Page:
The cause of a TFCC tear will depend on what type of TFCC tear you experience. Here are the main differences between Type 1 and Type 2 TFCC tears.
Type 1 TFCC Tear
A Type 1 TFCC tear refers to torn tissue caused by an injury. If you suddenly slip and fall, you may hold your hands out in front of you to help catch yourself. Landing on an outstretched hand can put a significant amount of pressure on your wrist and lead to a TFCC tear. Damage to cartilage, ligaments, or tendons in the TFCC from a sudden injury is known as Type 1 TFCC tears.
Type 2 TFCC Tear
A Type 2 TFCC tear refers to torn tissue caused by aging or an underlying condition. Older adults are at greater risk for a TFCC tear as tissues begin to thin and lose their strength with age. Thinner tendons, ligaments, and cartilage are more likely to tear. An underlying condition like rheumatoid arthritis or gout can also make you more susceptible to a TFCC tear. Chronic TFCC tears can occur gradually as these TFCC tissues break down.
How to Diagnose a TFCC Tear
If you are experiencing wrist pain and other symptoms of a TFCC tear, talk to your doctor to get an official diagnosis. Your doctor will review your medical history and ask you questions about your symptoms. They will want to know when you first started experiencing wrist pain and where the pain occurs along your wrist. They will likely also perform a physical exam to assess for tenderness around your wrist. Your doctor may also assess your wrist for any reduced range of motion or weakness in the area. One type of test, known as the fovea test, can help detect a TFCC tear. Your doctor may press on a certain spot of your wrist on one hand and then do so on the other hand to identify any differences in pain, tenderness, and range of motion. In some cases, they may recommend an X-ray or MRI to support the diagnosis of a TFCC tear and rule out other potential causes of your wrist pain.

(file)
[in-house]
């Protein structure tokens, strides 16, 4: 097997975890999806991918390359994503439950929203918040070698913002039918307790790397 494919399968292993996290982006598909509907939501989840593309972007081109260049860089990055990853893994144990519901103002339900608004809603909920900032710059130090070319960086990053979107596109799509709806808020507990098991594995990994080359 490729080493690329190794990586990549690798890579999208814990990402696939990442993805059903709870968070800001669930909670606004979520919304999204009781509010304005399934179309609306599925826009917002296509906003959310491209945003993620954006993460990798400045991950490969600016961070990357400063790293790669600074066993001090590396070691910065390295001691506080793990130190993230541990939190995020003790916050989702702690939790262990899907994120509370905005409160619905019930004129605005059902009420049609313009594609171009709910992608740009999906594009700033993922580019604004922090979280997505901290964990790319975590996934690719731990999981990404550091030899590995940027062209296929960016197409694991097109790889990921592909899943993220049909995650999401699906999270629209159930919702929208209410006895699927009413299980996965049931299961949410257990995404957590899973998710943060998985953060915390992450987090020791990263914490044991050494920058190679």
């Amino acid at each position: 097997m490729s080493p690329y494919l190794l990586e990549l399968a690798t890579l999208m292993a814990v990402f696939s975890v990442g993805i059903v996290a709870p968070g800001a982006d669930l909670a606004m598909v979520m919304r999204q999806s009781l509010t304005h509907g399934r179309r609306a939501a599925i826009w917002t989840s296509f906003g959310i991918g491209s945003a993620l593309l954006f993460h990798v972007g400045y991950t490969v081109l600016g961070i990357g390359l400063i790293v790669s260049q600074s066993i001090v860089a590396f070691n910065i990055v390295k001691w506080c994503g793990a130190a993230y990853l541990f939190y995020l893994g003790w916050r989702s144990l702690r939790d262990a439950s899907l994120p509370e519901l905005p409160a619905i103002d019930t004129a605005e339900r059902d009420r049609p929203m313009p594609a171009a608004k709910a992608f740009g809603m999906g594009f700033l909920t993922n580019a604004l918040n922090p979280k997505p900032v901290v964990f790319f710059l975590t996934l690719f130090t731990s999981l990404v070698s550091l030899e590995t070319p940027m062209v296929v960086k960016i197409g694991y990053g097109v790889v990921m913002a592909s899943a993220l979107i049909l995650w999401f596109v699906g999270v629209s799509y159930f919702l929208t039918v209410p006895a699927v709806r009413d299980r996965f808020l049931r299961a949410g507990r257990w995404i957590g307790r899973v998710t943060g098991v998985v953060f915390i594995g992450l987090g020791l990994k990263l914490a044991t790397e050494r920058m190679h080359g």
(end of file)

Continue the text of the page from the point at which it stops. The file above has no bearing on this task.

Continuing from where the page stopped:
Non-Surgical Treatment Options for TFCC Tears
A minor TFCC tear may heal with at-home remedies and non-surgical treatment options. Here are ways you can manage wrist pain and heal from a TFCC tear.
The RICE method refers to four steps you can take at home: rest, ice, compression, and elevation. Resting after any injury is key to helping your body heal and recover. Avoid activities that require a lot of wrist movement and take a break from sports or exercises that may make your pain worse. Apply ice to the affected wrist to help reduce any swelling. Ice or a cold compress will also provide a temporary numbing sensation that can help reduce your pain and discomfort. You may also wear a splint or cast to provide compression that helps with reducing swelling. A splint will also help reduce wrist movement so you can heal properly. You may also elevate the wrist immediately after the injury to help reduce swelling and inflammation in the area.